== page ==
30 Sep How to give great design feedback
Effective feedback on design work is crucial for a smooth work flow and for creating a product that aligns with your goal.
Your vision could be clear and the designer could be brilliant, but if you aren’t able to communicate effectively and give constructive feedback, the process of working together will be frustrating and time consuming. You might also be charged an extra fee when feedback causes too many unnecessary revisions.
Here are some tips on how to give effective feedback to avoid miscommunication and wasting time:
1. Be clear and specific
Be clear about what you don’t like, but more importantly be clear about why you don’t like it. If you simply say, “I don’t like this,” it won’t help the designer create something you do like. On this note, once you have said that you do not like something, do not backtrack – this will only lead to confusion and frustration on all sides.
It may be useful to brush up on some basic design language in order to communicate better. While design may be the domain of the designer, they can’t create something you like if you do not communicate with them effectively.
2. Offer solutions or examples
Sometimes it may be difficult to put into words why you don’t like something, but maybe you have an idea of what you would prefer instead. Perhaps there is a design element elsewhere in the project that you do like that could be built on. Alternatively, if you’ve seen something online that has inspired you, send it the designer’s way as a reference.
If you truly have no idea what you want, communicate more about your goals and intentions with the project. It can also be useful to point out what you do like – this can guide the designer in adding more of that element to the project.
3. Use software that makes it easy to give feedback
While some people prefer the old way of printing out a design and making comments with pen, this is not always ideal for a designer – we are not teachers or pharmacists, and sometimes handwritten instructions can be very difficult to decipher. It also doesn’t allow the designer to respond directly to your feedback in one place.
There are many options when it comes to apps and software that make it easy for you to give feedback on designs. One such option is the free version of Adobe Acrobat that allows you to comment on specific parts of a document, draw and add sticky notes for clarity around what exactly you are referring to.
4. Consolidate all feedback and send it at once
Keep your feedback to one document. For example, if there are five people on your team that need to review and give feedback on a design, gather all this feedback, consolidate it and send it back in one go. Or have each person add their comments to the PDF before sending it on to the next person in line for feedback. This also ensures that no comments are repeated.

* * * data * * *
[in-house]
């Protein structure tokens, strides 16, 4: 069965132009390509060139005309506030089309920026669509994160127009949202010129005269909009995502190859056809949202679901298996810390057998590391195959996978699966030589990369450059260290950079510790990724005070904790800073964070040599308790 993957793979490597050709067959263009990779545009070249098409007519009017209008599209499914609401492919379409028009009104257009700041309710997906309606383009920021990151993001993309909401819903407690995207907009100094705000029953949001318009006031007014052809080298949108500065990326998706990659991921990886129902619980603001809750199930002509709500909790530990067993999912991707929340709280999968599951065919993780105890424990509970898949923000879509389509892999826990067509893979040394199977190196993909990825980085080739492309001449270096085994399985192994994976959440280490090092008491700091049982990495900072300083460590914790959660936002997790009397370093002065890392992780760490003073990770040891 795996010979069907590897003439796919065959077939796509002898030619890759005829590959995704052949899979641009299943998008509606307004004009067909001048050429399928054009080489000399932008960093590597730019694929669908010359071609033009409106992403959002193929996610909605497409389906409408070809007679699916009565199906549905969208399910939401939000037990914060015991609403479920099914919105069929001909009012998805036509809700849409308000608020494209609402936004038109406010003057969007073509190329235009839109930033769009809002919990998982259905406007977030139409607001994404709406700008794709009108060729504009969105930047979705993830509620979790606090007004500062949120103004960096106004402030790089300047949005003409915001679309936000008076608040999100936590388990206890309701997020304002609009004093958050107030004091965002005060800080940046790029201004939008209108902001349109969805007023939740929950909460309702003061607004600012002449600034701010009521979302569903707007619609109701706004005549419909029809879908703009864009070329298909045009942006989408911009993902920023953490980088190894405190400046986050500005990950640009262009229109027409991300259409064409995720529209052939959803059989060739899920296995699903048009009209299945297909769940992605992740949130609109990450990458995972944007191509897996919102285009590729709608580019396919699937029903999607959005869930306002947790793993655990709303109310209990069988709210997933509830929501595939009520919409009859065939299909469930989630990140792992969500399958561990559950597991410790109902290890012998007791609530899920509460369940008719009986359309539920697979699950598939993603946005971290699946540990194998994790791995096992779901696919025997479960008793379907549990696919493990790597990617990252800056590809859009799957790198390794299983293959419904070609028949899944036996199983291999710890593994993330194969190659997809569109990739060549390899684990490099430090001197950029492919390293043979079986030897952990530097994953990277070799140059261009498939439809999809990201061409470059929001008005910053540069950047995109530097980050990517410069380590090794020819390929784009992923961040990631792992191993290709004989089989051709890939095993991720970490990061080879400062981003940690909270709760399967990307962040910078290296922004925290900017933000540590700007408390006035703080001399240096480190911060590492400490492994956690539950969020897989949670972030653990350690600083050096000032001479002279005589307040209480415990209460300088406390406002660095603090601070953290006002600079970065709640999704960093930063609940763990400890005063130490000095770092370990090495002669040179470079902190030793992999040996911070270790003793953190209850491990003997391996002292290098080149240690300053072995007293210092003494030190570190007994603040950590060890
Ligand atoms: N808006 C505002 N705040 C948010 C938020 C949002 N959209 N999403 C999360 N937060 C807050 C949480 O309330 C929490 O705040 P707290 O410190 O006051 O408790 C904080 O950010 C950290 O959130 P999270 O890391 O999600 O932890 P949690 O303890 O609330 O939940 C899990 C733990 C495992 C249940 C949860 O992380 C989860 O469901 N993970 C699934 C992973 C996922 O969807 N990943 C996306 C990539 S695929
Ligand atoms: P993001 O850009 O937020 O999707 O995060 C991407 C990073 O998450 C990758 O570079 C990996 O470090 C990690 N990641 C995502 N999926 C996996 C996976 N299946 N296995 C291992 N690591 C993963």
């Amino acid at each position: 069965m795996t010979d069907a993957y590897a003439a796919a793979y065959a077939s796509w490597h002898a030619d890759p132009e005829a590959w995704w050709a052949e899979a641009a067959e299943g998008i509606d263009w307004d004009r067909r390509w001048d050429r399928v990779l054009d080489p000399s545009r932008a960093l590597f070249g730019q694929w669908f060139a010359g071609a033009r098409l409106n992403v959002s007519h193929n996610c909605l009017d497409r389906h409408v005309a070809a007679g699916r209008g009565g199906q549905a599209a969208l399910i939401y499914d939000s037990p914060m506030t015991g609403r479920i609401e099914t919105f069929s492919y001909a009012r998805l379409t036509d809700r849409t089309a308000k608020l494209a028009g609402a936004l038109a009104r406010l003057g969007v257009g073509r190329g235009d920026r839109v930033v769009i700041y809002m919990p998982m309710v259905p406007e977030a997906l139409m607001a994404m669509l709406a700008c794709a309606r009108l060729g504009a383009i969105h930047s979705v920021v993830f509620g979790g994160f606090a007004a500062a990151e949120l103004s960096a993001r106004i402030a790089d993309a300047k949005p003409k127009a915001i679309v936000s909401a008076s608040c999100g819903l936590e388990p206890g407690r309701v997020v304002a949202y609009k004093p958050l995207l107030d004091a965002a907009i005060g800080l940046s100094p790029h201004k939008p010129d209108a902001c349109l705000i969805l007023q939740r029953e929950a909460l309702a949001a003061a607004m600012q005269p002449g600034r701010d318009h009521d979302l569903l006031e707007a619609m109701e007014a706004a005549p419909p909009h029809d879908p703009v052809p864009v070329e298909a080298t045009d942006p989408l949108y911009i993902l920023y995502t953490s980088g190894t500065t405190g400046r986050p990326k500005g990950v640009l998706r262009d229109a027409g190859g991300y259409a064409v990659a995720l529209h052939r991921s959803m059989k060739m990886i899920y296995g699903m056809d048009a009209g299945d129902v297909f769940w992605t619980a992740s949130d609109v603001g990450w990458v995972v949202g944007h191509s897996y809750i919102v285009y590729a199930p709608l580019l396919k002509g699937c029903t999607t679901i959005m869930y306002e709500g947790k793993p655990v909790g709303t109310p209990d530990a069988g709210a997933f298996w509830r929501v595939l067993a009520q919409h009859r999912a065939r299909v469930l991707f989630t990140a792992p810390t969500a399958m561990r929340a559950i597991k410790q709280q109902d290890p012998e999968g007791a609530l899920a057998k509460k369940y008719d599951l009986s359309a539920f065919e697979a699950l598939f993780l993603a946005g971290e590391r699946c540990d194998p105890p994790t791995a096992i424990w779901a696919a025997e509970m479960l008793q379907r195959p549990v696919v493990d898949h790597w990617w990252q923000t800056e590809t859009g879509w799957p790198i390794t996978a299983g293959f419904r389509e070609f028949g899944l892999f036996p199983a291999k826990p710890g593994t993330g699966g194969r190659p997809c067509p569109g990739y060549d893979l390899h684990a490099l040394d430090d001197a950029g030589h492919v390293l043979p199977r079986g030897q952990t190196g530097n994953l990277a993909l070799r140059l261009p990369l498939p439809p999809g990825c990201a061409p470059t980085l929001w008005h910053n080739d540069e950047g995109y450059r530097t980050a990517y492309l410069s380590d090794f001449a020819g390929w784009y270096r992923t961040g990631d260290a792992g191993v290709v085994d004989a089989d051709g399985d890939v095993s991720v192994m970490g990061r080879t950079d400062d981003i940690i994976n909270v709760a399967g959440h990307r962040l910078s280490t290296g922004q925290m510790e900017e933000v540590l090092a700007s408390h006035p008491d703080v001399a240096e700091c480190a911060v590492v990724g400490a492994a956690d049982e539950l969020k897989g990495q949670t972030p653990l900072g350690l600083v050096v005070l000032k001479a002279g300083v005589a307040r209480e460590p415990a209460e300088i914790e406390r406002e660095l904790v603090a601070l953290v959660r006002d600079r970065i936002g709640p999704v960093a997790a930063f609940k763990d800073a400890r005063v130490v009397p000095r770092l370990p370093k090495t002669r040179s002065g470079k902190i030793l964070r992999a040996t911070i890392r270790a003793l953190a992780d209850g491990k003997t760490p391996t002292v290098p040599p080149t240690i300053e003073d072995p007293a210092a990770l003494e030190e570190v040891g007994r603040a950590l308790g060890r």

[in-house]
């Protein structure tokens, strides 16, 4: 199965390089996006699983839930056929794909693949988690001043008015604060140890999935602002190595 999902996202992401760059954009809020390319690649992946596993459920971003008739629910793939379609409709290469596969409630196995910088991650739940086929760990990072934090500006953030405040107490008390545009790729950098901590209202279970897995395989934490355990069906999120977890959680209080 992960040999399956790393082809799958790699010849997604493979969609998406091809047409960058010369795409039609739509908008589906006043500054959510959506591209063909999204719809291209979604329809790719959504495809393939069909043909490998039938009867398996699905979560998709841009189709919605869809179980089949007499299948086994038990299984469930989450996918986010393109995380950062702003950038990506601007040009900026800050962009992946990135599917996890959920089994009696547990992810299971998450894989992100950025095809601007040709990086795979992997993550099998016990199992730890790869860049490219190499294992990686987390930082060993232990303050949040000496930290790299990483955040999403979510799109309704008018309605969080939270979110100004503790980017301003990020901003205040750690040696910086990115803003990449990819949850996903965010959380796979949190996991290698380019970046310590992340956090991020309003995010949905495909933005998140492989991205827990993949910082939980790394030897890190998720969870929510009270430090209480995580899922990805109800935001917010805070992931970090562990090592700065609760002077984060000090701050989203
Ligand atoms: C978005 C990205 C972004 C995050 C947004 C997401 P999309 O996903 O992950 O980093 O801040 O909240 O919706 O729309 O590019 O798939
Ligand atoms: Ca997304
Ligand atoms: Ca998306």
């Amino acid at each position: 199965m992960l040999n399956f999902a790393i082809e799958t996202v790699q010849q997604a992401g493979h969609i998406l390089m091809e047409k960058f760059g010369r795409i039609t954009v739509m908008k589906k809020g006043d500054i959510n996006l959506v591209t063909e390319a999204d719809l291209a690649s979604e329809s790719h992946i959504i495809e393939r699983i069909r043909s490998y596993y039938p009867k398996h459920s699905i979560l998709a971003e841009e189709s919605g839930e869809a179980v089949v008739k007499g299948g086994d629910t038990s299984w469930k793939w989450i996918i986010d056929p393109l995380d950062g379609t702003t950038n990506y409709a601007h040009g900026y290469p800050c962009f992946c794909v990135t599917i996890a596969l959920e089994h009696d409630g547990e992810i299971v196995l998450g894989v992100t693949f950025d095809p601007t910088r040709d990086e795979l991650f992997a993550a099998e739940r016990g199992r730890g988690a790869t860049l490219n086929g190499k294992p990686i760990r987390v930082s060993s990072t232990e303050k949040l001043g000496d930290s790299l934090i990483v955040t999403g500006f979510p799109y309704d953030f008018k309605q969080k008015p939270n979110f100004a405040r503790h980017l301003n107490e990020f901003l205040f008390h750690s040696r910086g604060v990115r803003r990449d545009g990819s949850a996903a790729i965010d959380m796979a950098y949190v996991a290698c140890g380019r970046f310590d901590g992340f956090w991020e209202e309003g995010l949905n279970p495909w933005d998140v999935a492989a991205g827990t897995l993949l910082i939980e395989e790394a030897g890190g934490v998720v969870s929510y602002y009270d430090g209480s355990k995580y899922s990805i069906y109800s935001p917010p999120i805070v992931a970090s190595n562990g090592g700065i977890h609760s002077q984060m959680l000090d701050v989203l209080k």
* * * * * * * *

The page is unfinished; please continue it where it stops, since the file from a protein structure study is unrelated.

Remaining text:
There is nothing more frustrating than receiving feedback from multiple people at different times who may also have differing opinions. In this scenario, whose feedback should the designer follow? This also wastes the designers time as they may have already made changes, only to be told later, by someone else, that they want different changes. This can lead to miscommunication and tension over what the final result should be.
5. Pick a project lead
Even better than consolidating the feedback of various people, is to have one person on your team champion the project. This prevents a project from becoming a multi-coloured quilt of 10 different opinions, and it avoids the delays that back-and-forths among your team can cause.
6. Don’t get personal.
Personal attacks at the designer won’t allow them to understand your goals any better, and might risk souring the entire project. Keep it design-focused and professional. Try to also remember that everyone can make a mistake sometimes; after all, “pobody’s nerfect”.
If you do feel that the person is not living up to your needs, politely ask to work with somebody else from their team.
8. Always be honest
Sometimes projects don’t go as smoothly as they should or the designer may have completely missed the mark and misunderstood what you are going. In this case you need to be honest.
You may find it difficult to deliver feedback and worry you are hurting the designer’s feelings; however, feedback of any kind is part of the process and something the designer as a professional will be used to. In this case, more is more! Give as much feedback as you can; it will only strengthen the designer’s understanding of your vision.
In any line of work, giving feedback and critiquing work can be difficult. However, it is important to keep an open line of communication and be honest if you want to end up with a product that you are happy with.